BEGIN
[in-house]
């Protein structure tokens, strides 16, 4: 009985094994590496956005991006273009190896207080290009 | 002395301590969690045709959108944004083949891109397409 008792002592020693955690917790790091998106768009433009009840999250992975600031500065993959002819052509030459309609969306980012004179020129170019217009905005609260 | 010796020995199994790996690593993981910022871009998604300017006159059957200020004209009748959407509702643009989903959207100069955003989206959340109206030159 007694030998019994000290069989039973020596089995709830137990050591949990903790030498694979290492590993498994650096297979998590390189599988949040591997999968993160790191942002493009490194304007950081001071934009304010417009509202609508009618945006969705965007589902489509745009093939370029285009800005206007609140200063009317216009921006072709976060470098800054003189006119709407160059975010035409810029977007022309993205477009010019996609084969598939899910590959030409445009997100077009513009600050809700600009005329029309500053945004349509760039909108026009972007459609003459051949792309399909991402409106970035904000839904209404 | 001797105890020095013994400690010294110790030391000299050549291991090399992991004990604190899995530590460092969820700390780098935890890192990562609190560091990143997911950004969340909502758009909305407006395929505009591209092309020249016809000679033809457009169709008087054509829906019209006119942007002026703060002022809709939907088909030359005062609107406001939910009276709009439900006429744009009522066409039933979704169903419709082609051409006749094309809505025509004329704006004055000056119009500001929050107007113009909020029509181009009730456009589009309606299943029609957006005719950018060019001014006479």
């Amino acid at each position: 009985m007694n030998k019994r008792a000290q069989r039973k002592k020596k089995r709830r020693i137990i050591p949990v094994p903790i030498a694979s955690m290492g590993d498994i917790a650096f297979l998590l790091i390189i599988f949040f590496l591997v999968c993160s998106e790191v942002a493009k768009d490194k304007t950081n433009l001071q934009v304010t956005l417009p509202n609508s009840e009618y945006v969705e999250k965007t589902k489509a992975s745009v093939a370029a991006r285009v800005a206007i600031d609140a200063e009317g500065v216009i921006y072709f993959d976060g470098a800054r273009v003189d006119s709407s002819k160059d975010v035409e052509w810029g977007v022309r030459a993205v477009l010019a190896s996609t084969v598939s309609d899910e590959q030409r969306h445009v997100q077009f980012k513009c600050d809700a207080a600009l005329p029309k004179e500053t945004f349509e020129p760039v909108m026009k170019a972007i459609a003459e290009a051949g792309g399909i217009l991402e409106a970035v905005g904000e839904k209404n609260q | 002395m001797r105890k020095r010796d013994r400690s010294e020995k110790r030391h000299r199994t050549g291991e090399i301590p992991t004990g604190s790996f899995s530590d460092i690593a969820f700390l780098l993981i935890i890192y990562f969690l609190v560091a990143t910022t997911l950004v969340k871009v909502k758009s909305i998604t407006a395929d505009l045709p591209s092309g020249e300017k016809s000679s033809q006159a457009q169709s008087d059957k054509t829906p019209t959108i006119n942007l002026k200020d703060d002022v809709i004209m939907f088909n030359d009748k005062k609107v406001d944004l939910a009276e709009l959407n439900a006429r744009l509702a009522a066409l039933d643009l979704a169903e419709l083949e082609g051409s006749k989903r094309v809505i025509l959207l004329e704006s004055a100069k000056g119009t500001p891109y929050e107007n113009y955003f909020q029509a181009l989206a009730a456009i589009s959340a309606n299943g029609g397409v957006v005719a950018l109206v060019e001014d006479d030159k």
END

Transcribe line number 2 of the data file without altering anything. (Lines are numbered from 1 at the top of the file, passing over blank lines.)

């Protein structure tokens, strides 16, 4: 009985094994590496956005991006273009190896207080290009 | 002395301590969690045709959108944004083949891109397409 008792002592020693955690917790790091998106768009433009009840999250992975600031500065993959002819052509030459309609969306980012004179020129170019217009905005609260 | 010796020995199994790996690593993981910022871009998604300017006159059957200020004209009748959407509702643009989903959207100069955003989206959340109206030159 007694030998019994000290069989039973020596089995709830137990050591949990903790030498694979290492590993498994650096297979998590390189599988949040591997999968993160790191942002493009490194304007950081001071934009304010417009509202609508009618945006969705965007589902489509745009093939370029285009800005206007609140200063009317216009921006072709976060470098800054003189006119709407160059975010035409810029977007022309993205477009010019996609084969598939899910590959030409445009997100077009513009600050809700600009005329029309500053945004349509760039909108026009972007459609003459051949792309399909991402409106970035904000839904209404 | 001797105890020095013994400690010294110790030391000299050549291991090399992991004990604190899995530590460092969820700390780098935890890192990562609190560091990143997911950004969340909502758009909305407006395929505009591209092309020249016809000679033809457009169709008087054509829906019209006119942007002026703060002022809709939907088909030359005062609107406001939910009276709009439900006429744009009522066409039933979704169903419709082609051409006749094309809505025509004329704006004055000056119009500001929050107007113009909020029509181009009730456009589009309606299943029609957006005719950018060019001014006479």